Alzheimer’s Disease: Pharmacotherapy of noncognitive symptoms

Review Article
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Alzheimer’s Disease: Pharmacotherapy of noncognitive symptoms

Review Article | Volume 3 | Issue 1 | NeuroPharmac 01 2018 | Page 47-50 | Aslam Pathan[1], Abdulrahman M. Alshahrani[2]. DOI: 10.37881/1.311
Authors: Aslam Pathan[1], Abdulrahman M. Alshahrani[2]
1Department of Pharmacology, College of Medicine, Shaqra University, Shaqra-11961, Saudi Arabia.
2Department of Internal Medicine (Neurology), College of Medicine, Shaqra University, Shaqra-11961, Saudi Arabia.
Address of Correspondence:
Department of Pharmacology, College of Medicine, Shaqra University, Shaqra-11961, Saudi Arabia.

Alzheimer’s disease (AD) is a progressive and fatal dementia of unknown cause characterized by loss of cognitive and physical functioning, commonly with behavior or noncognitive symptoms. Noncognitive symptoms associated with Alzheimer’s disease and related dementias consist of mood sisterbances, psychosis, altered sexual behavior, personality changes, agitation, aggression, pacing, wandering, , changed sleep patterns, and appetite disturbances. These noncognitive symptoms of dementia are common, disabling to both the patient and the carer. physicians will often play a major role in diagnosing and treating dementia and related disorders in the community. Accurate treatment of noncognitive symptoms is important. Accordingly, we reviewed the available pharmacotherapy in the clinical management of noncognitive symptoms of dementia.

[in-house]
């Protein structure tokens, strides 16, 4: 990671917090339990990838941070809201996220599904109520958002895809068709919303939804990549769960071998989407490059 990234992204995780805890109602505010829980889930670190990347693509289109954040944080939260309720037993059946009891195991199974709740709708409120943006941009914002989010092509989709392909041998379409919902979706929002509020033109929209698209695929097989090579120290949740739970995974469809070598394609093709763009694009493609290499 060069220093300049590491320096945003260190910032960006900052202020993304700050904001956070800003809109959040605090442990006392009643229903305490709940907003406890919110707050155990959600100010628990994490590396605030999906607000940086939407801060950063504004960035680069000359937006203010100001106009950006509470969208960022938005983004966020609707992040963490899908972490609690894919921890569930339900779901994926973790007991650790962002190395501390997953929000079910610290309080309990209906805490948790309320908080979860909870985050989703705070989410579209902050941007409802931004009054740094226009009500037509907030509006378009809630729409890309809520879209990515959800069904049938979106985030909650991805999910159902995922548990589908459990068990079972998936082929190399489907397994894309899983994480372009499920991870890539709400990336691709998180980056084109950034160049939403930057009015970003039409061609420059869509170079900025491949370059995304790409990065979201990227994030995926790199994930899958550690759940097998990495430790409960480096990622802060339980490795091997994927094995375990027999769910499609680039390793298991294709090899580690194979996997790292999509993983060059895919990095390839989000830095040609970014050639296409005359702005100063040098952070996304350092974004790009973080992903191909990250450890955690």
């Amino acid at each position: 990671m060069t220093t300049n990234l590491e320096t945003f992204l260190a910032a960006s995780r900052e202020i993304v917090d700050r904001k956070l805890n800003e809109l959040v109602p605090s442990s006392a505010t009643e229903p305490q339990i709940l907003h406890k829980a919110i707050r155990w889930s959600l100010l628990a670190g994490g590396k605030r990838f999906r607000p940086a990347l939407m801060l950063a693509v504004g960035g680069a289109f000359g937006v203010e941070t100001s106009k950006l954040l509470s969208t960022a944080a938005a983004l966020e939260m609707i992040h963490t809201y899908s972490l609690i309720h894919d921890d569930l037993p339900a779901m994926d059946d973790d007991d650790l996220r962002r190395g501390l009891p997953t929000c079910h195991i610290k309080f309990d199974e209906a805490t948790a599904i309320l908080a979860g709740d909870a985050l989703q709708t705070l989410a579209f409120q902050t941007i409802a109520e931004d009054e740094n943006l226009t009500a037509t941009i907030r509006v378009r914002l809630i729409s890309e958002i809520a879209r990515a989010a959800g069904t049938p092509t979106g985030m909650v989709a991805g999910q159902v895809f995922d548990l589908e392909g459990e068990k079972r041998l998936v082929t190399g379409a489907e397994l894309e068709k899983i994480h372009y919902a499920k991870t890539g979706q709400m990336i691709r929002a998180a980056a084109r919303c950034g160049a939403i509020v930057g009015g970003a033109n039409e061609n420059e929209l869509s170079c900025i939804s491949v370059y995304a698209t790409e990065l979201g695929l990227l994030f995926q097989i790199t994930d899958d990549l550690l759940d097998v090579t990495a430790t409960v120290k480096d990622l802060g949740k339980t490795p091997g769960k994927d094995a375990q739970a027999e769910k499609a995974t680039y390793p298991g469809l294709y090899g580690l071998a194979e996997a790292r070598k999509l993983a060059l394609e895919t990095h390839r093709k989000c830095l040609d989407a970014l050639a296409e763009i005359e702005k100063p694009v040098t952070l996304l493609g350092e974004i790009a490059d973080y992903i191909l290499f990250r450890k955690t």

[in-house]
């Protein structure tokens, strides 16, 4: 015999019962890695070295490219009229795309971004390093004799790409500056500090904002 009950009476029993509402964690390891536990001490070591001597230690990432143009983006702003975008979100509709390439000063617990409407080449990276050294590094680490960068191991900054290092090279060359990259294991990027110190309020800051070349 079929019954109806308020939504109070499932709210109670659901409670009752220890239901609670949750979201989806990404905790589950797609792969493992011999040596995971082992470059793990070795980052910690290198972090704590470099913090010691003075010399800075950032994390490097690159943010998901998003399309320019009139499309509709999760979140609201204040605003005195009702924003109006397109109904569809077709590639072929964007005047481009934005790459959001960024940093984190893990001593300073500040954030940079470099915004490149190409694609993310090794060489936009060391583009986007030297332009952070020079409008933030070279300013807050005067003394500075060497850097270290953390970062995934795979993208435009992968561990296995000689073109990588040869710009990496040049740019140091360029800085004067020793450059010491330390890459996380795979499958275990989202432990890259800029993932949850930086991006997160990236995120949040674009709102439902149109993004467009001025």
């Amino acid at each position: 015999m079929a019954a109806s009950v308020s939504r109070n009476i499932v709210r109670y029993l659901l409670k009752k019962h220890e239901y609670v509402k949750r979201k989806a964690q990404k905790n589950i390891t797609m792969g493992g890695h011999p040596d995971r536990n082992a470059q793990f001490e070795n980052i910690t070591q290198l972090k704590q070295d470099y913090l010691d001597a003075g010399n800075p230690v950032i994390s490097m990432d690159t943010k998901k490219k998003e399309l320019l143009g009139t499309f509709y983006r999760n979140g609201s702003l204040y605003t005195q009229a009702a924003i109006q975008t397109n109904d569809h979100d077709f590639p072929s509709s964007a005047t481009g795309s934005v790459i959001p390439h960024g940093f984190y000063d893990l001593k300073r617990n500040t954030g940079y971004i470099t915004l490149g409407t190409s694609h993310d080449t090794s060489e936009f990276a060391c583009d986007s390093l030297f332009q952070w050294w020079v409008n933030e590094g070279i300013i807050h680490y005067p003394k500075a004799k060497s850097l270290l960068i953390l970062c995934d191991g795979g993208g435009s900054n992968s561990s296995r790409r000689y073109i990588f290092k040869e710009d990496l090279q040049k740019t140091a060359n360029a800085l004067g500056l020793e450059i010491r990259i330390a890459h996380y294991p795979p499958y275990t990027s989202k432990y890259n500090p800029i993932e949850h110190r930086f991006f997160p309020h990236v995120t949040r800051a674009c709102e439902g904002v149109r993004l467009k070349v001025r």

Non-cognitive symptoms are described as neuropsychiatric symptoms or ‘behavioural and psychological symptoms of dementia’ (BPSD), terms that include delusions, hallucinations, depression, anxiety, apathy and a range of behaviours, such as aggression, wandering, disinhibition and agitation. It is suggested that these behaviours may occur in up to 90% of people with AD.[1]-[3] The noncognitive symptoms of dementia are not only distressing and, at times, dangerous for the patient with dementia, but also confer a high degree of burden to those charged with caregiving. Furthermore, psychiatric symptoms of dementia have been found to increase rates of institutionalization and overall financial costs. Successful intervention with behavioral and pharmacologic therapies may help to delay nursing home placement and improve the quality of life for the individual with dementia and their caregivers. [4]-[7]

Pharmacotherapy of noncognitive symptoms

Pharmacotherapy for noncognitive symptoms targets psychotic symptoms, inappropriate or disruptive behavior, and depression. Medications and recommended doses are shown in Table 1 and medication to tragets the symptoms are shown in Table 2.

TGeneral guidelines include the (1) Use environmental interventions first and pharmacotherapy only when necessary; (2) identify and correct underlying causes of disruptive behaviors when possible; (3) start with reduced doses and titrate slowly; (4) monitor closely; (5) periodically attempt to taper and discontinue medication; and (6) document carefully. Avoid anticholinergic psychotropic medications as they may worsen cognition.[8]-[10]